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NY plans to relax school mask mandate

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AP Poll Virus Outbreak Schools

Students wearing face masks work on computers at Tibbals Elementary School in Murphy, Texas, Dec. 3, 2020.

New York is moving toward easing its mask mandate for schools and using the same guidance for summer camps. 

State Health Commissioner Dr. Howard Zucker sent a letter to Dr. Rochelle Walensky, director of the Centers for Disease Control and Prevention, advising her of New York's plan to establish consistent guidance for camps and schools. 

According to Zucker's letter, masks will be "strongly encouraged but not required" indoors for unvaccinated students, teachers, campers and staff. When outdoors, masks won't be required but anyone who is not fully vaccinated will be encouraged to wear a mask. Campers, students and staff who are fully vaccinated don't have to wear masks indoors or outdoors. 

Zucker wrote that schools and camps "may choose to implement stricter standards." 

The purpose of the letter is to seek any information that would prevent New York from implementing the new guidance. Zucker notified Walensky that the state plans to make the guidance effective on Monday. 

Under New York's existing guidance for schools, masks are required at all times except during meals. For camps, the state is recommending the use of masks, especially indoors. 

The CDC's guidance lacks consistency. The agency recommends a mask mandate in schools but not for youth camps. It only "strongly encourages" wearing masks indoors at camps if people aren't fully vaccinated. 

Zucker explained that the state will align its camp and school mask guidance since "many camps take place on school grounds, both serve school-age children and the end of the school year/start of the camp season both occur in June."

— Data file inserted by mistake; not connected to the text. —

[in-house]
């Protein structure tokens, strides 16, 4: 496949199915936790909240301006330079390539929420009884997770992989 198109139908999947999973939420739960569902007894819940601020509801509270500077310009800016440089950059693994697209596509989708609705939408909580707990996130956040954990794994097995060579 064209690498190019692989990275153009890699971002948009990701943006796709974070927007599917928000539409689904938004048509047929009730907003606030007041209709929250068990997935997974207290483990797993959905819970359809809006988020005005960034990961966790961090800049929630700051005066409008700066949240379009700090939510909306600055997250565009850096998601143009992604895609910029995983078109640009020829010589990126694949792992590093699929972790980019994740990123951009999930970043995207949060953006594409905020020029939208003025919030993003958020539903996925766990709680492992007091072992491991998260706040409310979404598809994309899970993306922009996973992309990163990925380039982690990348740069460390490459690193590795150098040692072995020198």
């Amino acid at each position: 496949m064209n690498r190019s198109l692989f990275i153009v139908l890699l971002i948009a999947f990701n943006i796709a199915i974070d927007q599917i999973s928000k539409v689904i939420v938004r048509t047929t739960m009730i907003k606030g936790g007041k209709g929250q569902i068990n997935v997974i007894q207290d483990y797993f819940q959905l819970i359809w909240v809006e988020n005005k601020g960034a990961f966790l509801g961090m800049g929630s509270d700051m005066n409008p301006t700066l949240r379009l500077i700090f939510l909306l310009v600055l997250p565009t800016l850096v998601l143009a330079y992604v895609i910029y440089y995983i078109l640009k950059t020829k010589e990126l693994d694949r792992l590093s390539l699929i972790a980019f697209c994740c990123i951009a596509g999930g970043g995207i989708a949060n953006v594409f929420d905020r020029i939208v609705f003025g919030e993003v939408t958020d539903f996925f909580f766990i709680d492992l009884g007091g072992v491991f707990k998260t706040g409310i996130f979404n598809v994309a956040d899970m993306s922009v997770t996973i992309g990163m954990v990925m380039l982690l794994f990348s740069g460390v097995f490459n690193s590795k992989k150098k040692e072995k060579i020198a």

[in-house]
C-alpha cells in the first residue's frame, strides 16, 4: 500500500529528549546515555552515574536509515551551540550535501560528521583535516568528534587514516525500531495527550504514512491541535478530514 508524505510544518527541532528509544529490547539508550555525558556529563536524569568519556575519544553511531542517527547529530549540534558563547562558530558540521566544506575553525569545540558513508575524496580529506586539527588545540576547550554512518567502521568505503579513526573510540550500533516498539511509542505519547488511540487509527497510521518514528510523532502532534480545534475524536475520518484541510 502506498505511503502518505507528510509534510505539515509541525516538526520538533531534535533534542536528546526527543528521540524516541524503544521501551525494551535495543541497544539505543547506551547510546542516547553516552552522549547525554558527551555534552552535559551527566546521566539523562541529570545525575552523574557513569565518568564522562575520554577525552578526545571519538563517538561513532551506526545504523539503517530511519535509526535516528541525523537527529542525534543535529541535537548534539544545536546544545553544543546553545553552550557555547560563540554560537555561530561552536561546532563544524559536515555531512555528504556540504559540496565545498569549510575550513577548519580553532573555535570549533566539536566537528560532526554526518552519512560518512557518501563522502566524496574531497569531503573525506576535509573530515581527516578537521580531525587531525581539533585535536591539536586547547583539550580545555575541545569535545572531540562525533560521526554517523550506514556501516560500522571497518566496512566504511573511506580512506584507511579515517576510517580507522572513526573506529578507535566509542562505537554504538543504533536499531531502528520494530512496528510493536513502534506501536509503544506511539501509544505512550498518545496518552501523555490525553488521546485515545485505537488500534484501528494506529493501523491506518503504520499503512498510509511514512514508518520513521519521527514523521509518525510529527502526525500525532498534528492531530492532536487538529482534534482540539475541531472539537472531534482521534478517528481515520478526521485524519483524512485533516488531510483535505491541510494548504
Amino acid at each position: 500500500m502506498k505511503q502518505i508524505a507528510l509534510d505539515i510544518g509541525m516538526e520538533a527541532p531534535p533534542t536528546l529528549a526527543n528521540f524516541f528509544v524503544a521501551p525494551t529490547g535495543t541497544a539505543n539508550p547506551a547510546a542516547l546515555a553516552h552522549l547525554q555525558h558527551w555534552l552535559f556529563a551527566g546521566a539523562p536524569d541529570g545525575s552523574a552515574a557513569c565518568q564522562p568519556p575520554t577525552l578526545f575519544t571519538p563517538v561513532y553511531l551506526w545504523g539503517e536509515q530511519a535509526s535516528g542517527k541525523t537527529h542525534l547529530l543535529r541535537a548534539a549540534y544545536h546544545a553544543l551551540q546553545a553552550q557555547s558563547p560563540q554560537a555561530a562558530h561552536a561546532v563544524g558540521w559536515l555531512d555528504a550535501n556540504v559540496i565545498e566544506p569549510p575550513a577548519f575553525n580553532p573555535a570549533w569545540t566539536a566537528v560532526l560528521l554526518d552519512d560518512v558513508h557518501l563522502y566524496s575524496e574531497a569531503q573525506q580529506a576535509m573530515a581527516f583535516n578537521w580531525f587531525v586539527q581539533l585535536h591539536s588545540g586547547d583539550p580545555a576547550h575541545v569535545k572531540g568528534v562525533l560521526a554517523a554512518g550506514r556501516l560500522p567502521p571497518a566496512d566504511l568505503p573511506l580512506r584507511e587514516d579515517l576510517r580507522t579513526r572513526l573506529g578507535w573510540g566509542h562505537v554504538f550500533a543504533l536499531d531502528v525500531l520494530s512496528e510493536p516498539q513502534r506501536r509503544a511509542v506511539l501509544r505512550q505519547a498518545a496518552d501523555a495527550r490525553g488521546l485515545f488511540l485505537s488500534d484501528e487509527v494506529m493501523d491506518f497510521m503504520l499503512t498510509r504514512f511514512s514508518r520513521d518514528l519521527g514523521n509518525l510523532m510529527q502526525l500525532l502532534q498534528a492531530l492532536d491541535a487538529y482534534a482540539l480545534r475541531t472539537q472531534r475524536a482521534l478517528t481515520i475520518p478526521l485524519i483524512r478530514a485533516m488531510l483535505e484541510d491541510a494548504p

"As we continue to work to reduce the spread of COVID-19 and balance reopening with safety, New York state strives for consistency across and between settings with similar risk levels and populations," he wrote. 

The new guidance would be a significant change, especially for schools. While schools could continue to require masks, it would no longer be a state mandate. There have been calls for the requirement to end because schoolchildren have needed to wear masks throughout the school day except when eating. That means they could go hours without being able to remove their mask. 

Andy Pallotta, president of New York State United Teachers, said the state's announcement is "whiplash-inducing news."

"Short of any additional guidance from the state or the CDC before Monday, we implore school districts to closely evaluate local conditions and connect with their educators and parents to decide the best course of action for protecting their school community," he said. 

New York's improving COVID-19 numbers allow for the removal of many restrictions that have been in place for months. The state Department of Health reported on Friday that the 7-day average positivity rate was 0.56%, the lowest since New York began tracking virus-related data. 

As the positivity rate falls, the vaccination rate is on the rise. Nearly two-thirds of New Yorkers age 18 and older have received at least one vaccine dose. More than 46% of all New Yorkers are fully vaccinated, including 57.9% of adults age 18 and older. 

"Our numbers are trending in the right direction and much of the economy has been reopened but we cannot lose sight of our vaccination goals," Gov. Andrew Cuomo said. "For everyone who hasn't yet been vaccinated, remember that you don't just protect yourself with the shot — you protect family, friends and our state, so make an appointment or walk into a site today." 

Politics reporter Robert Harding can be reached at (315) 282-2220 or Follow him on Twitter @robertharding.


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Online producer and politics reporter

I have been The Citizen's online producer and politics reporter since December 2009. I'm the author of the Eye on NY blog and write the weekly Eye on NY column that appears every Sunday in the print edition of The Citizen and online at

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